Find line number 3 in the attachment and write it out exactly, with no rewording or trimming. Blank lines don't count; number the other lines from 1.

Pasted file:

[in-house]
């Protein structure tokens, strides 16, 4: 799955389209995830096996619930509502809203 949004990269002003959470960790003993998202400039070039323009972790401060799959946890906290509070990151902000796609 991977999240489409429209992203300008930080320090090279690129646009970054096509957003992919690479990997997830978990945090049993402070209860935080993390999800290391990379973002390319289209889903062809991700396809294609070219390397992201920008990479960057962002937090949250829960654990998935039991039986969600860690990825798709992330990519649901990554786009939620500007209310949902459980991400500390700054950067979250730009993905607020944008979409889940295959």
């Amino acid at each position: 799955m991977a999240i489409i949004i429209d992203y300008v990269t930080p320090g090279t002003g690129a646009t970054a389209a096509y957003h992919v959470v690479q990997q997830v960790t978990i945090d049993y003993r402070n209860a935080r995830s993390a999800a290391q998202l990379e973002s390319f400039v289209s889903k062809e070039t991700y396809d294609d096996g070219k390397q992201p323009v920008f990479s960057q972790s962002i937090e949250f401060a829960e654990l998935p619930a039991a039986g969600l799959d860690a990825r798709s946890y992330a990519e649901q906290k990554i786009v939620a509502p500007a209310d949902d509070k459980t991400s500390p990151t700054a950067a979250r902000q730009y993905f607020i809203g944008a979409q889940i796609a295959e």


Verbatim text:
């Amino acid at each position: 799955m991977a999240i489409i949004i429209d992203y300008v990269t930080p320090g090279t002003g690129a646009t970054a389209a096509y957003h992919v959470v690479q990997q997830v960790t978990i945090d049993y003993r402070n209860a935080r995830s993390a999800a290391q998202l990379e973002s390319f400039v289209s889903k062809e070039t991700y396809d294609d096996g070219k390397q992201p323009v920008f990479s960057q972790s962002i937090e949250f401060a829960e654990l998935p619930a039991a039986g969600l799959d860690a990825r798709s946890y992330a990519e649901q906290k990554i786009v939620a509502p500007a209310d949902d509070k459980t991400s500390p990151t700054a950067a979250r902000q730009y993905f607020i809203g944008a979409q889940i796609a295959e």